Costly Portfolio Adjustment
This paper studies the dynamic optimization problem of a household when portfolio adjustment is costly. The analysis is motivated by the observation that on an annual basis, less than 71% of stockholders typically adjust their portfolio of common stocks. We use this, and related observations, to estimate the parameters of household preferences and portfolio adjustment costs. We find significant adjustment costs, beyond the direct costs of buying and selling assets. These adjustment costs and the consequent inactivity in portfolio adjustment imply that inferences drawn about household risk aversion and the elasticity of intertemporal substitution are biased: household risk aversion is lower compared to other estimates and it is not equal to the inverse of the elasticity of intertemporal substitution.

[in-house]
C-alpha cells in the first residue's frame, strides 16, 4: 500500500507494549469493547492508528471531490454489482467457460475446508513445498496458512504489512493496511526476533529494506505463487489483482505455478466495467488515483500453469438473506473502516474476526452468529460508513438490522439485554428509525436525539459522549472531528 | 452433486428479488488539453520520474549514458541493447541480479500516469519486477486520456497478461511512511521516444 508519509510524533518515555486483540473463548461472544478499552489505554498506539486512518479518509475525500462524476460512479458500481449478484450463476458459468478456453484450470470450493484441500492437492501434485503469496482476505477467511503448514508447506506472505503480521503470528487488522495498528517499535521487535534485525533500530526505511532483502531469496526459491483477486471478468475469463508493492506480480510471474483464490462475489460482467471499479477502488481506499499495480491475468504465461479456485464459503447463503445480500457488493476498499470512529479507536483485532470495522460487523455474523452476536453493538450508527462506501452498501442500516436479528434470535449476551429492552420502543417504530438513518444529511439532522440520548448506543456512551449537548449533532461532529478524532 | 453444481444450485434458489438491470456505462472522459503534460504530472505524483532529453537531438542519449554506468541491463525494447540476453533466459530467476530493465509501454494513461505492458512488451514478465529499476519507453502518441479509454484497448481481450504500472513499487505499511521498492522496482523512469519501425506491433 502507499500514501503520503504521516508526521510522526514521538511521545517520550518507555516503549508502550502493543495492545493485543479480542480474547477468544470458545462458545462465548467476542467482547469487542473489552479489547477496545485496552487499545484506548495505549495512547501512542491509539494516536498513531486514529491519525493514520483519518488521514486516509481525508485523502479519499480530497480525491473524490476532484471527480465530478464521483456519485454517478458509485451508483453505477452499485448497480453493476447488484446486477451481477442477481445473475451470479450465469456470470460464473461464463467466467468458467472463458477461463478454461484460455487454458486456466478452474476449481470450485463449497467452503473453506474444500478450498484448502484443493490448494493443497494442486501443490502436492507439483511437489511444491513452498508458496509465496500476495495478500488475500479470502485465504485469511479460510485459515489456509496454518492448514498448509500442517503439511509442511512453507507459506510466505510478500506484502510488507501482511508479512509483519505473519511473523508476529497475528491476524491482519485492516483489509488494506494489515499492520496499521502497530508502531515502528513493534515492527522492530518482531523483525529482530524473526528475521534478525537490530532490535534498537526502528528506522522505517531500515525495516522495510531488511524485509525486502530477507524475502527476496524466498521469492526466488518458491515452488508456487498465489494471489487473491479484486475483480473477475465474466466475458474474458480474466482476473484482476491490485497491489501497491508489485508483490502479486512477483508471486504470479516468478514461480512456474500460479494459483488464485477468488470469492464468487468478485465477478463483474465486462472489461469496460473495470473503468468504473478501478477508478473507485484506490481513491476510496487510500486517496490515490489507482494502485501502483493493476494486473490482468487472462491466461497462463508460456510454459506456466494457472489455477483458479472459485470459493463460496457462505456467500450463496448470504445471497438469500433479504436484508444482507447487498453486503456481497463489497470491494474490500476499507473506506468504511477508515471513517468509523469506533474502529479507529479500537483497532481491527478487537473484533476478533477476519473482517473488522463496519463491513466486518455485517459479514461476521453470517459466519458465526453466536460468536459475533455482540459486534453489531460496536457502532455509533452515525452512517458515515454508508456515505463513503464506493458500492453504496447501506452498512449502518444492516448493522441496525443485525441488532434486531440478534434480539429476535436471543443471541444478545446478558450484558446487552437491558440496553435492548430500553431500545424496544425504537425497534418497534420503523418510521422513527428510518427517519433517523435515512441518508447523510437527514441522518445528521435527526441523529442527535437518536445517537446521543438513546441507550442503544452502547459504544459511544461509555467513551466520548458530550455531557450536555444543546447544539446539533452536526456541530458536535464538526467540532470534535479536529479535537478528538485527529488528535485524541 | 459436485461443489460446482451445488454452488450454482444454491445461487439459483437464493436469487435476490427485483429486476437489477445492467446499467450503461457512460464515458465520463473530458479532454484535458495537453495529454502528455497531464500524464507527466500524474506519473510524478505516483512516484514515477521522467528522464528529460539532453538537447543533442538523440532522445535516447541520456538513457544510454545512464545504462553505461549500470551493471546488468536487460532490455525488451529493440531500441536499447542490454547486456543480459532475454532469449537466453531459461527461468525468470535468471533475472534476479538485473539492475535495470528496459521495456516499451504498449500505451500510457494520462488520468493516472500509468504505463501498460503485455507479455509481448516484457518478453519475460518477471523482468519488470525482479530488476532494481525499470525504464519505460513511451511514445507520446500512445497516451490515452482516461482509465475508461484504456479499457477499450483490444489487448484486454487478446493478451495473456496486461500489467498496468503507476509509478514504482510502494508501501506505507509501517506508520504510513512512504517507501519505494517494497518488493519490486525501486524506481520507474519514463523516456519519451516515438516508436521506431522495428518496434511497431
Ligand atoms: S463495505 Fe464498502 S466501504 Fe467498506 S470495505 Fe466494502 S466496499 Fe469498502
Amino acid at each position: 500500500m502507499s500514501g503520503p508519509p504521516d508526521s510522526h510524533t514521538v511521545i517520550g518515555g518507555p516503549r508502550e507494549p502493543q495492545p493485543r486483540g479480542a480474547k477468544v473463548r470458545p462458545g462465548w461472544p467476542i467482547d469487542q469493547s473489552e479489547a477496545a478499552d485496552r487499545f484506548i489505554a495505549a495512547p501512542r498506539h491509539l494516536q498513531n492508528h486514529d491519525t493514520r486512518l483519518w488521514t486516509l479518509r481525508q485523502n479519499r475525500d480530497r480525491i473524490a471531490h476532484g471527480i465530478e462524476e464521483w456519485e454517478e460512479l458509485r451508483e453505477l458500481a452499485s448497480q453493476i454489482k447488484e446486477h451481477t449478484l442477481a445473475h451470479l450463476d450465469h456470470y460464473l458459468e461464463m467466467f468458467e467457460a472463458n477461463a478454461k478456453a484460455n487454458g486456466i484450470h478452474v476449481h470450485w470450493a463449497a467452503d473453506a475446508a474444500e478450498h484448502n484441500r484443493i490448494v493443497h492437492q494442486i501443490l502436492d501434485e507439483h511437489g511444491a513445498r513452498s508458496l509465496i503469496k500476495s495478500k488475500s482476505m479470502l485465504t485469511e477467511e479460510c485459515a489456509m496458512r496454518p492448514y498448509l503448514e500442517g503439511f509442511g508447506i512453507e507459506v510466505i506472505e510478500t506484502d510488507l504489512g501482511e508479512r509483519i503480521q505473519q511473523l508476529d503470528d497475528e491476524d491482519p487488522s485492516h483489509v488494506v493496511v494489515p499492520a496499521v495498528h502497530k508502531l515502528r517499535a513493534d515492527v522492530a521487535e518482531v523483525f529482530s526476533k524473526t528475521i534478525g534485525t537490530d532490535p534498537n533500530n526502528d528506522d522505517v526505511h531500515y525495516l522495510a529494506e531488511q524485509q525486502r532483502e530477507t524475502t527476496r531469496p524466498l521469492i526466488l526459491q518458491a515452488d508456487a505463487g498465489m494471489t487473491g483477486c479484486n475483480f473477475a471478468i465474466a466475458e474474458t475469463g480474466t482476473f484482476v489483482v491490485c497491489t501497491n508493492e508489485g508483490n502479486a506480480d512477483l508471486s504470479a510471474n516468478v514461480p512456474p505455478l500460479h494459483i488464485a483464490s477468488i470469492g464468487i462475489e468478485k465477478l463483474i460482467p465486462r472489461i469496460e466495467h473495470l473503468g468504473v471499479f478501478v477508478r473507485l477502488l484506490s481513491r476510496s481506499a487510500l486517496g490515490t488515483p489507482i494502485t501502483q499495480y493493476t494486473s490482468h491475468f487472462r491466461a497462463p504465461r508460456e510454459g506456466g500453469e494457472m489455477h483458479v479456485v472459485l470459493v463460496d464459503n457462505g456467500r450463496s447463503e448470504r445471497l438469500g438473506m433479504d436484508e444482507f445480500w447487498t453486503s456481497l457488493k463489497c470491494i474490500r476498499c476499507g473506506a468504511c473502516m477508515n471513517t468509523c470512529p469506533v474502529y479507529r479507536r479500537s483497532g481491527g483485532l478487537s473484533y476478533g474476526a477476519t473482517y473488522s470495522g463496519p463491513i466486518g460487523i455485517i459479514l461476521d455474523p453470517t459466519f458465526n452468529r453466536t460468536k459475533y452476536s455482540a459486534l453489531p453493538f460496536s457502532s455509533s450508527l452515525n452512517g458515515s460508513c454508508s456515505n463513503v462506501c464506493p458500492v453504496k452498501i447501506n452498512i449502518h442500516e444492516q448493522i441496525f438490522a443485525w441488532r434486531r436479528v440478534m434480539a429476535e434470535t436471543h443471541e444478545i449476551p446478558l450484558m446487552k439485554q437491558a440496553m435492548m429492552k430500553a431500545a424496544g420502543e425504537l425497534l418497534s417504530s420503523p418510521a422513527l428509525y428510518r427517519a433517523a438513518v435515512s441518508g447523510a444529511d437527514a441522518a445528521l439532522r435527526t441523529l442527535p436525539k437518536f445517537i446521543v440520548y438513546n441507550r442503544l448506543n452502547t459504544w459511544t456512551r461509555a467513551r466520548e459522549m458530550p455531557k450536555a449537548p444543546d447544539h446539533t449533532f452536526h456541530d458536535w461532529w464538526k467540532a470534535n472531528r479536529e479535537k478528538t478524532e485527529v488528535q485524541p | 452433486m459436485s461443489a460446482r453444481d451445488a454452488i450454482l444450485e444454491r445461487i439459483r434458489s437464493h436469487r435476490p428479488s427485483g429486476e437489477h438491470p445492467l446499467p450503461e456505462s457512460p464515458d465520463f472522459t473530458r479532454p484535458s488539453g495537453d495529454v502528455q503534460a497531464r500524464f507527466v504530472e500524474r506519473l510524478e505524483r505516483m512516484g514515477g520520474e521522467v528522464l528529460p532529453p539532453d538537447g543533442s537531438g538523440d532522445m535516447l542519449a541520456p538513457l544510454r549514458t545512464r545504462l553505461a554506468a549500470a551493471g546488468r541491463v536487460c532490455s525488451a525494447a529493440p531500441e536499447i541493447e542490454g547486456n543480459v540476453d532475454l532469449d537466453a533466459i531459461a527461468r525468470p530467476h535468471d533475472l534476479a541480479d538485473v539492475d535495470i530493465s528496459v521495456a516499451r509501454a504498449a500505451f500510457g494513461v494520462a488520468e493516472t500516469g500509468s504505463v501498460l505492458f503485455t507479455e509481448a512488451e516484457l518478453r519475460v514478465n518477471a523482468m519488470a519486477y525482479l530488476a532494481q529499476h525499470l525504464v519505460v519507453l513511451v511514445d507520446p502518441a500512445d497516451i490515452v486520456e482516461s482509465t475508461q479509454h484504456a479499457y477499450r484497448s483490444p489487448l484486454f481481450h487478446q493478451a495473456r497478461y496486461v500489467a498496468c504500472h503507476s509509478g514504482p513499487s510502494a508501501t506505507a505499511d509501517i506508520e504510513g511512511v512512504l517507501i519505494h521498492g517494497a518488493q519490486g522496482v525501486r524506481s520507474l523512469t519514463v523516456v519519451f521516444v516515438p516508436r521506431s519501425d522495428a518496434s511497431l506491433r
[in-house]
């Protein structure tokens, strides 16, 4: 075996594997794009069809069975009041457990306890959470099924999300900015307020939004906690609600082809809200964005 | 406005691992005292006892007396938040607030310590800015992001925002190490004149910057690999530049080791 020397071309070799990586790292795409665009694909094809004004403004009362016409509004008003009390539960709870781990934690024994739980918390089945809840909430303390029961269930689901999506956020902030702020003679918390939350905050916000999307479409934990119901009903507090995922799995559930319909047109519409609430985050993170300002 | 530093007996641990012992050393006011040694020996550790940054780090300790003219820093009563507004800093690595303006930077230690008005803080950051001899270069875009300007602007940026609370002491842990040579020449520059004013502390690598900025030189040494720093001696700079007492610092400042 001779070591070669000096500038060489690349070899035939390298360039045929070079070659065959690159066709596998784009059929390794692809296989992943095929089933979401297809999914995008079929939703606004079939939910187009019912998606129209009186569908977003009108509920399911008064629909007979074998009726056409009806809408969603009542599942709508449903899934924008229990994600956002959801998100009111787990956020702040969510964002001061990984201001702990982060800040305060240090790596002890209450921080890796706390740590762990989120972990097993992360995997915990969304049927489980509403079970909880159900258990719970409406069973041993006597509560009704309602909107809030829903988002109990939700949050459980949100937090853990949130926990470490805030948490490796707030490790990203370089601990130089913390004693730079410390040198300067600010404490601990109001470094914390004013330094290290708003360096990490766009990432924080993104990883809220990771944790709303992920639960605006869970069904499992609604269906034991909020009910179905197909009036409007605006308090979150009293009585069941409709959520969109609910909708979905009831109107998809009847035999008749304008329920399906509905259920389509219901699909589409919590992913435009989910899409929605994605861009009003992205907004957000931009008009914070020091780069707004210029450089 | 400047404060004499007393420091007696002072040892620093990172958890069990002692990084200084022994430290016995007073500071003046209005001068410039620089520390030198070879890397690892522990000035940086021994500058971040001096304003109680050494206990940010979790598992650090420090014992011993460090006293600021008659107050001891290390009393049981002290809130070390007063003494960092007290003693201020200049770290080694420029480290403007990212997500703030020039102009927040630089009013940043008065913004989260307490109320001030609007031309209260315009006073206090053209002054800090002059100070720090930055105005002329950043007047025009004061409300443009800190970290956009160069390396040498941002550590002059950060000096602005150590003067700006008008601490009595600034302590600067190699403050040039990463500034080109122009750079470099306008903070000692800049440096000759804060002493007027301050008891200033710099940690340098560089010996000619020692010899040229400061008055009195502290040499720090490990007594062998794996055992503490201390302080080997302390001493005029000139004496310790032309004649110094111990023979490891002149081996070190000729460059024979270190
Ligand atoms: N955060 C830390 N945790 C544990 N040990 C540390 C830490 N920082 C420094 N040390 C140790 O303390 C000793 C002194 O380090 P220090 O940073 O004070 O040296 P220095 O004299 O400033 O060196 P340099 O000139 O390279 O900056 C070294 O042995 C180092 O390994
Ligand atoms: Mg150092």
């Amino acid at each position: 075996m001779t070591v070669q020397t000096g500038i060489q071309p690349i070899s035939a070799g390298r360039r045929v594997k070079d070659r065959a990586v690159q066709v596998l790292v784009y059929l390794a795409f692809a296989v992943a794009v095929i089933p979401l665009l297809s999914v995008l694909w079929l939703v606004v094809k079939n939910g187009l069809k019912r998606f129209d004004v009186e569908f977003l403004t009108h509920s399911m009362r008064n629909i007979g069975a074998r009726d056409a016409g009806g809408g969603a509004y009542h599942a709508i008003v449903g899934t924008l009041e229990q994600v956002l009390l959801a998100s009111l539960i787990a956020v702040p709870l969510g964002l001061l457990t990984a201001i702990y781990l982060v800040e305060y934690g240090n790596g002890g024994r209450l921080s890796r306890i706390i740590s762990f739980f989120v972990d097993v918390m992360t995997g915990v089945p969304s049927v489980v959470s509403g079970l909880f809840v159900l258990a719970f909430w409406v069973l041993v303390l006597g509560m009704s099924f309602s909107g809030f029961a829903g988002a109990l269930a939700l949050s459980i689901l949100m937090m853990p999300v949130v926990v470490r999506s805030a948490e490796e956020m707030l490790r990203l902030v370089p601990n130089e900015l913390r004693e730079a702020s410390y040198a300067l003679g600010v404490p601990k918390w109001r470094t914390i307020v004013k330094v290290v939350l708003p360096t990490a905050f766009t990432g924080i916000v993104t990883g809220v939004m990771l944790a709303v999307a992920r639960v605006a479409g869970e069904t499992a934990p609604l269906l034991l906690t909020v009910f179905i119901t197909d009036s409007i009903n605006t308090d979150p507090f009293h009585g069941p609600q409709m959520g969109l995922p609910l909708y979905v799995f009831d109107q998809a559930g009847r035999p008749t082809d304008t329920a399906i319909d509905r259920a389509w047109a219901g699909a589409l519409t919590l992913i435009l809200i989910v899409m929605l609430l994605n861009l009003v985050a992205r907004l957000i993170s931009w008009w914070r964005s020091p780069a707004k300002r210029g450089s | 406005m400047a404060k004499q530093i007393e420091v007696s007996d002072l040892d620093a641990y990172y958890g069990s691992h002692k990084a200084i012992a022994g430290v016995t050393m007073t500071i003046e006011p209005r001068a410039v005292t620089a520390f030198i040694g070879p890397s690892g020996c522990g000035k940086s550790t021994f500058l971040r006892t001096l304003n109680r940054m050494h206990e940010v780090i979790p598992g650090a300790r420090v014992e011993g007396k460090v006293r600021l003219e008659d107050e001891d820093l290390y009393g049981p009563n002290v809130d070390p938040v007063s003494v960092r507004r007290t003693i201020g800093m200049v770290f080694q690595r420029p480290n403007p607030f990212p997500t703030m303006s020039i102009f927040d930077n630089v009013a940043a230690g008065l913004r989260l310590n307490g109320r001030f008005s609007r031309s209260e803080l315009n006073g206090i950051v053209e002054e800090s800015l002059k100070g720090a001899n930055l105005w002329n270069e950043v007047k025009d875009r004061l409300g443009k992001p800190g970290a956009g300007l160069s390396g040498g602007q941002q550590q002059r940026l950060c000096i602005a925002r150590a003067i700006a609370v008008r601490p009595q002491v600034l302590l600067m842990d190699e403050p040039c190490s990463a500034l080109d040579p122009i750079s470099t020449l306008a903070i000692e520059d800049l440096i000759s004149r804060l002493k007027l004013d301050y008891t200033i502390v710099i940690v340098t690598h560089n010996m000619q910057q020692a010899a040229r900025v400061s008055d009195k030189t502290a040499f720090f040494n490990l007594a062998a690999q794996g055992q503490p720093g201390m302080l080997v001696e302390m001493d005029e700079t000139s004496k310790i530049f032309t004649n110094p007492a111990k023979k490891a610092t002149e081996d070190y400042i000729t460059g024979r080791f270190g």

This paper was revised on December 5, 2011